Manama: Qatar has called for the establishment of a global humanitarian operation force (HOPEFOR) that will bring hope and emergency relief to the victims of natural disasters.
"I propose the establishment of a Humanitarian Operation Force also known as HOPEFOR," saidPrime Minister and Foreign Minister Shaikh Hamad Bin Jasem Al Thani. "Such a force would draw on existing military and civil resources, material and human, to bring hope and emergency relief quickly and efficiently to the victims of natural disasters - staying long enough to close the so-called 'humanitarian gap'," he told the International Peace Institute in New York.
The HOPE force would build on lessons learned from similar initiatives, like stand-by high-readiness humanitarian brigades, existing disaster relief forces, and other proposals that have been made to create a humanitarian rapid reaction force, he said in his lecture.
"I foresee that HOPEFOR would have a small, permanent headquarters to act as the nerve-centre for rapid deployment, to coordinate certified training, and to keep track of committed assets around the world which have been ear-marked for HOPEFOR's possible use. It would ensure sufficient regional coverage to provide well-equipped and well-trained rapid humanitarian deployment at short notice, anywhere in the world," Shaikh Hamad said, quoted by Qatar News Agency (QNA).
In response to a humanitarian crisis, HOPEFOR would establish a rapidly deployable field headquarters, augmented by regional experts, capable of assisting local area emergency management, together with national authorities, and would cooperate with civil society, NGOs and other humanitarian actors.
However, the minister said that "because HOPEFOR is different, it must look and act differently."
"We must recognise that, when deployed in disaster relief, the military - due to its traditional role - is sometimes perceived as a threat by local inhabitants, or civil society, even though it has the best intentions.
"HOPEFOR personnel would therefore have a distinctive coloured helmet, beret, shoulder flash and vehicle marking to identify them as a visible force for good and to insist an ethic of humanitarian assistance and pride in delivering hope - among those serving in HOPEFOR operations."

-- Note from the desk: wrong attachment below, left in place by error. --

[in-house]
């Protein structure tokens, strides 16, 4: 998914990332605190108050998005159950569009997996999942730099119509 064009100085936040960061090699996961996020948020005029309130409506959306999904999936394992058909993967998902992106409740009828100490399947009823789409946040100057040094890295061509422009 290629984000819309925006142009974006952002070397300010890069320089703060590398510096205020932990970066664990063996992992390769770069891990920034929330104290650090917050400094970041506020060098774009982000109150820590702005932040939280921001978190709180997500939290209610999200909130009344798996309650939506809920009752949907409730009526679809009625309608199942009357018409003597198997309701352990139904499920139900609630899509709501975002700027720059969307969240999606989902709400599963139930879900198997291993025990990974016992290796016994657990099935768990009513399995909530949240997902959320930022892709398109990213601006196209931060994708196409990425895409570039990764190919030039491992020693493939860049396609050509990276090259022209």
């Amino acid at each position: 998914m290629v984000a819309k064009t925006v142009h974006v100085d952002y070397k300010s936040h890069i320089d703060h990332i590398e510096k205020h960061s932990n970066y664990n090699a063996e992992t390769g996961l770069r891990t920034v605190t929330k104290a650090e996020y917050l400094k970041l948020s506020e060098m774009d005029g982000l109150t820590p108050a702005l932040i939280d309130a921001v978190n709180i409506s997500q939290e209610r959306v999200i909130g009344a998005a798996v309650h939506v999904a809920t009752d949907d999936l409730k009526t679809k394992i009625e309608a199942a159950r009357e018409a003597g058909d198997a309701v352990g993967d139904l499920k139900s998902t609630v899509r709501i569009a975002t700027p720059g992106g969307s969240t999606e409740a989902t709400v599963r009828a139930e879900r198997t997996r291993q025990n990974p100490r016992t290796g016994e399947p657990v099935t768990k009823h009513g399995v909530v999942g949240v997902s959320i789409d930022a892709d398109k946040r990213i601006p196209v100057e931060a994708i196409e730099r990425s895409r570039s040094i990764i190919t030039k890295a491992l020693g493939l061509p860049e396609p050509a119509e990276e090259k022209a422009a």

Shaikh Hamad said he anticipated that the initiative would receive considerable support, especially that no country is immune or can cope with destructive forces alone.
"Indeed, a number of foreign ministers that I have spoken to about HOPEFOR are very enthusiastic. We shall continue with our consultations at this level in order to explore the possibility of creating HOPEFOR. Certainly, we shall draw on the work of experts on this field. Based on the opinions made in the consultations and the expert opinion, we shall present the ideas and opinions to a meeting along the side of the next session of the General Assembly of the UN to which we shall invite all member states, in an effort to carryout the idea."
The prime minister said the success of HOPEFOR requires participating states or organizations that will commit to have their forces trained to the Co-ordination of Humanitarian Affairs (OCHA) standards.
"It will also require contributing states which make a firm advance commitment of deployable assets. And it will have to be sufficiently funded. By establishing a humanitarian operation force along these lines, I am confident that we will be in a better position to deliver hope and save lives after humanitarian disasters," he said.